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How A Particular Song Saved Me

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All of us have very different opinions as to how music affects us. However, for me, things are way a little closer to perfection. I always love music as a kid, and until now on my 20’s, I still make sure that I associate my everyday duties with the songs I like. But that is not going to be the topic of this article. Since a lot of people don’t know how music works in rough times, let me share how it changed my life. Because as Daniel J. Levitin, PhD used to say, “While music has long been recognized as an effective form of therapy to provide an outlet for emotions, the notion of using song, sound frequencies and rhythm to treat physical ailments is a relatively new domain.”

The Mental Health Battle

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Things in my life are pretty much standard. Honestly, I can’t complain because there is nothing to complain about either. I have my family that supports my small and huge life decisions. I hang out with good influence friends. Happy individuals in our community also surround me. With that, there is nothing I can elaborate more. However, though I get encircled with great people, I experienced a strange chill inside. I am not happy and contented with things. I once thought it was something usual because it sometimes goes away and then comes back and goes away again. I didn’t pay enough caution to the mental health side because I am entirely sure there is nothing to worry on the physical state. But then, I was wrong. I get diagnosed with major clinical depression, and it was worse. It is like what Lillian Harris LCPC-C used to explain when she wrote, “So much of mental health work is about giving people a space to be witnessed and held while sharing the good, the bad, and the ugly of human life.”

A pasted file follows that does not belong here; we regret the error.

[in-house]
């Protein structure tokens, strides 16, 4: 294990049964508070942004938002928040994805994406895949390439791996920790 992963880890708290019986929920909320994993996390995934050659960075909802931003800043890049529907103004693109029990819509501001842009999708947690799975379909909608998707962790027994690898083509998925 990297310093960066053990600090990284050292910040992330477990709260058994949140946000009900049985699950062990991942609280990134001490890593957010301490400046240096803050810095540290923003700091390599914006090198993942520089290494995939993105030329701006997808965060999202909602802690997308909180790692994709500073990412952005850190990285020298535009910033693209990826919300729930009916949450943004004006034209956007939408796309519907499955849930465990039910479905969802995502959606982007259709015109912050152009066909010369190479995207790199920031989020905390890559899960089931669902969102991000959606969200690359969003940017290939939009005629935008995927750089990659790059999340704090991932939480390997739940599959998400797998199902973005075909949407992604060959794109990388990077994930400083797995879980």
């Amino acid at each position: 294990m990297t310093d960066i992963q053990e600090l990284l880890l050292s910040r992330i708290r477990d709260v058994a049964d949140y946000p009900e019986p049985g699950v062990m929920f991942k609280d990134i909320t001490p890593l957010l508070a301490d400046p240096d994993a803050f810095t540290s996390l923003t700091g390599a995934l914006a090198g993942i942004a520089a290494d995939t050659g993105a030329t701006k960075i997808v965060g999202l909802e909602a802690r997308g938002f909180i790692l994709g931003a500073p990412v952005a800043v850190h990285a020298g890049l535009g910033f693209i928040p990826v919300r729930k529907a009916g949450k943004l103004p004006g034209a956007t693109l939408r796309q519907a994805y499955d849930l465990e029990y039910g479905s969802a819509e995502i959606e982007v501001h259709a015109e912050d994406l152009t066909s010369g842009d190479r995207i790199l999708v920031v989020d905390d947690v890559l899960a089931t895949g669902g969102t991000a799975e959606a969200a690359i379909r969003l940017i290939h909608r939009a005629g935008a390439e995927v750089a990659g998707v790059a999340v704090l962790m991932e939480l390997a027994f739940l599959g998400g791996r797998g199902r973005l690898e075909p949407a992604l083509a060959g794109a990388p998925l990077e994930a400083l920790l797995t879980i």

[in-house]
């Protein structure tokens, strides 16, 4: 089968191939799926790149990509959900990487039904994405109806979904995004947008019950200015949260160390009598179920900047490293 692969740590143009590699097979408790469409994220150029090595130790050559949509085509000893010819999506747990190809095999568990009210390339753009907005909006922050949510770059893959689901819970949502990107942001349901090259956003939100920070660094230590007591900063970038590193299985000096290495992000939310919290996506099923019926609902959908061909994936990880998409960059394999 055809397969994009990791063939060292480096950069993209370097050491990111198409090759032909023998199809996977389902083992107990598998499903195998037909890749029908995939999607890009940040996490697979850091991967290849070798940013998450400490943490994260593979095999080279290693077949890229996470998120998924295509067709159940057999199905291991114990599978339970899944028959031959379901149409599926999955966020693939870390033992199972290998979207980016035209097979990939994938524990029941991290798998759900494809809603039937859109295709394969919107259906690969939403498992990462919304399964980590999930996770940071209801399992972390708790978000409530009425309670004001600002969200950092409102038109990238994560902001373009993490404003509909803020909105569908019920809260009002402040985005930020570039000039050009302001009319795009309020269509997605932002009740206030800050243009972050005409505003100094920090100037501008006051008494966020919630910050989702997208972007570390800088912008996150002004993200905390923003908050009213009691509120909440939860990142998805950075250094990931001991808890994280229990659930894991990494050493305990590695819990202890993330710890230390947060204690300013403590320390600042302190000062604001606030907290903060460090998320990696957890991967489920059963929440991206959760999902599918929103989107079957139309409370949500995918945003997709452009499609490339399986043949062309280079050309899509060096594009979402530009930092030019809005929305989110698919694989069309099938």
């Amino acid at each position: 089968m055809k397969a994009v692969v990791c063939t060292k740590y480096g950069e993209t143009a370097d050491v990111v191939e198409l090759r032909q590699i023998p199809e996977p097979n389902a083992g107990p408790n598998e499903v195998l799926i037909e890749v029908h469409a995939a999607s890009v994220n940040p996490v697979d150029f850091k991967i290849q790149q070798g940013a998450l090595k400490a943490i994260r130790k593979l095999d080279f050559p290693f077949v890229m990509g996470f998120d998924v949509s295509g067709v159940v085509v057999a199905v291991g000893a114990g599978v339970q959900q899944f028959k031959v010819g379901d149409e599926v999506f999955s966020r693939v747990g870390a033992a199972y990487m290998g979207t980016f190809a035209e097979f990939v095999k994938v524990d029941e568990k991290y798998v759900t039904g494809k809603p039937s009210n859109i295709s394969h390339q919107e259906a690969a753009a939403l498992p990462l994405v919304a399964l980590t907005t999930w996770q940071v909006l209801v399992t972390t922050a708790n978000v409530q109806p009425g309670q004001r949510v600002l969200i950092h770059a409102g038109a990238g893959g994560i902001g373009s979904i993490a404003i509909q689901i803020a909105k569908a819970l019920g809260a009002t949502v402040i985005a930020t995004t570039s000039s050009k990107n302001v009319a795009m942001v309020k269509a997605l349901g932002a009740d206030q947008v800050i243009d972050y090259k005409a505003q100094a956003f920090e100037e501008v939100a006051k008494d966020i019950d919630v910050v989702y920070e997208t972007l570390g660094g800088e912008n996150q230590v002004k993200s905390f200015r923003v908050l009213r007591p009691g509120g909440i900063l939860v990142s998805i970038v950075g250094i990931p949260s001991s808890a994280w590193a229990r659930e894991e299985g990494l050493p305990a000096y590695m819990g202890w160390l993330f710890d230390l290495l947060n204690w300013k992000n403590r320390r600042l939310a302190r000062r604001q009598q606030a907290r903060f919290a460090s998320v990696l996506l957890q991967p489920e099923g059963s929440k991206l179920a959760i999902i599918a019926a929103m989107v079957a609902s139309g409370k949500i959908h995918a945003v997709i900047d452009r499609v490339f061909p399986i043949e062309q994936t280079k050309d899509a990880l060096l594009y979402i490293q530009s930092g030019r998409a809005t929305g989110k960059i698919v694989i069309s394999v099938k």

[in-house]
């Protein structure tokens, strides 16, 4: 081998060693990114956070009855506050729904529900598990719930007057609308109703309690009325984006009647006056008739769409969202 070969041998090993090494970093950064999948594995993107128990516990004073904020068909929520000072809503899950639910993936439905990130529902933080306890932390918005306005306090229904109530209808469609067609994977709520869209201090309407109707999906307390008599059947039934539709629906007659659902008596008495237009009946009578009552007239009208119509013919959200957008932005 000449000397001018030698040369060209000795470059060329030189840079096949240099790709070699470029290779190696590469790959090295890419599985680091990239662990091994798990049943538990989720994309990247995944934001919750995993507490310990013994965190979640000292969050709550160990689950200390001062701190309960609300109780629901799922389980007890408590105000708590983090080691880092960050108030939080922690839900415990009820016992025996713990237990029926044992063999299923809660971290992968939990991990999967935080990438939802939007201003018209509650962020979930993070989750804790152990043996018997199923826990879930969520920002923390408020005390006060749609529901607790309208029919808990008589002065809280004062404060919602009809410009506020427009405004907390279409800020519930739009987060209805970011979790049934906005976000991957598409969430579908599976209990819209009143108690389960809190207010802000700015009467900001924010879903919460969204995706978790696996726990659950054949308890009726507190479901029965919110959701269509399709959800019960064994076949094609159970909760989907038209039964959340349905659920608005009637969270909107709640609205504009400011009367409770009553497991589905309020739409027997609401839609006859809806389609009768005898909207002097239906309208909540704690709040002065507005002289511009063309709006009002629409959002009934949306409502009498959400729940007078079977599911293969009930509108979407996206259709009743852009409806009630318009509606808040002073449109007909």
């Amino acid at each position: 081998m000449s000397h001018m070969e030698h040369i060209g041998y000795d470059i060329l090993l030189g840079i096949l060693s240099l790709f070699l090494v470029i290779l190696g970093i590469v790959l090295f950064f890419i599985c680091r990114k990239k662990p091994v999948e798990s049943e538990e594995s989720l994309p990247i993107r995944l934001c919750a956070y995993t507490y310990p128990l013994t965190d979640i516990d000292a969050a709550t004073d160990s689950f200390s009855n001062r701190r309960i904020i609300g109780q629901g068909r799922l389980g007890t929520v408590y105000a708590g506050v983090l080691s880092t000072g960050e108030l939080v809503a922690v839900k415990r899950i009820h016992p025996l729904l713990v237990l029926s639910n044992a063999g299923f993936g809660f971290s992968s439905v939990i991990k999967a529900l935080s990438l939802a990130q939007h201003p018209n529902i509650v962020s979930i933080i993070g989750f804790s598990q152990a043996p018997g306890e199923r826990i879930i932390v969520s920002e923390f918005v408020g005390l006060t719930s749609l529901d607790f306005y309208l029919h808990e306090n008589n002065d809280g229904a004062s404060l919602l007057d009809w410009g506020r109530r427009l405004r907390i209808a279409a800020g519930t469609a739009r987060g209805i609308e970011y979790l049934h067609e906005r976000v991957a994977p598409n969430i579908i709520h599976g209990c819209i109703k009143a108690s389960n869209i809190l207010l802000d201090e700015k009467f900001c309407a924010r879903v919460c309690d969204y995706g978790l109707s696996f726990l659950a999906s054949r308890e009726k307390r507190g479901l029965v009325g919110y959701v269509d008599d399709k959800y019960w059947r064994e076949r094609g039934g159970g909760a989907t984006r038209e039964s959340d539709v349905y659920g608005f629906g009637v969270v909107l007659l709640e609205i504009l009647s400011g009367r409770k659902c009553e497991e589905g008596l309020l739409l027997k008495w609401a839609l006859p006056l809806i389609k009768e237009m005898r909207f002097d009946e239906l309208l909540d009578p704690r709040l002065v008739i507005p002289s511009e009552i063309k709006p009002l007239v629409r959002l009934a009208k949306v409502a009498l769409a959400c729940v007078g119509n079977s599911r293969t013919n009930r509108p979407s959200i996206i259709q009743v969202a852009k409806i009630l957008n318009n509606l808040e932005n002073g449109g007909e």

My mental illness got intense, and it tried to make me do things I know I am not supposed to do. I attempted to commit suicide. Note that “Not all people who have thoughts of suicide end up acting on those thoughts. But for those who do, generally there is deep emotional pain combined with a belief that things will never improve.” Dr. Chantal Gagnon PhD LMHC said. And I consider myself part of that. I pretty much hate everything about life at that time. But then one particular moment, as I was in my room having thoughts on how to end my life, I heard a song. It was entitled “Welcome To My Life” by Simple Plan. The first few lines hit me hard, so I began listening to the whole song. The message was very devastating and relatable that I started crying. The song made me feel more helpless and unworthy. It made me realize that my life sucked. Due to the message it delivered to me, I listened to it again and again. I began to internalize and feel it more deeply. Of course, every line of it hurt my feelings over and over again. But it didn’t stop me because I felt happy emotionally hurting myself.

I Am Saved

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With all the frustrations I am having that moment, I suddenly came to reality. I noticed I no longer feel burdened by something. Is it because I cried my heart out? Well, it doesn’t matter. After one whole day of listening to that song, I realized one thing. My life should be in my control, and my mental illness shouldn’t mess with it. With that moment, I started listening to songs that are hurtful and damaging. And it is meaningful that it didn’t negatively affect me. Instead, listening to devastating music helped me understand the things I am going through with my life. It allows me to manage my emotions and work myself through emotional and mental healing. One thing I will never forget in this experience is to “Give yourself permission to do some serious emotional healing to become your happiest self and remember, it is a process more than a destination.” A reminder from Roya R. Rad, MA, PsyD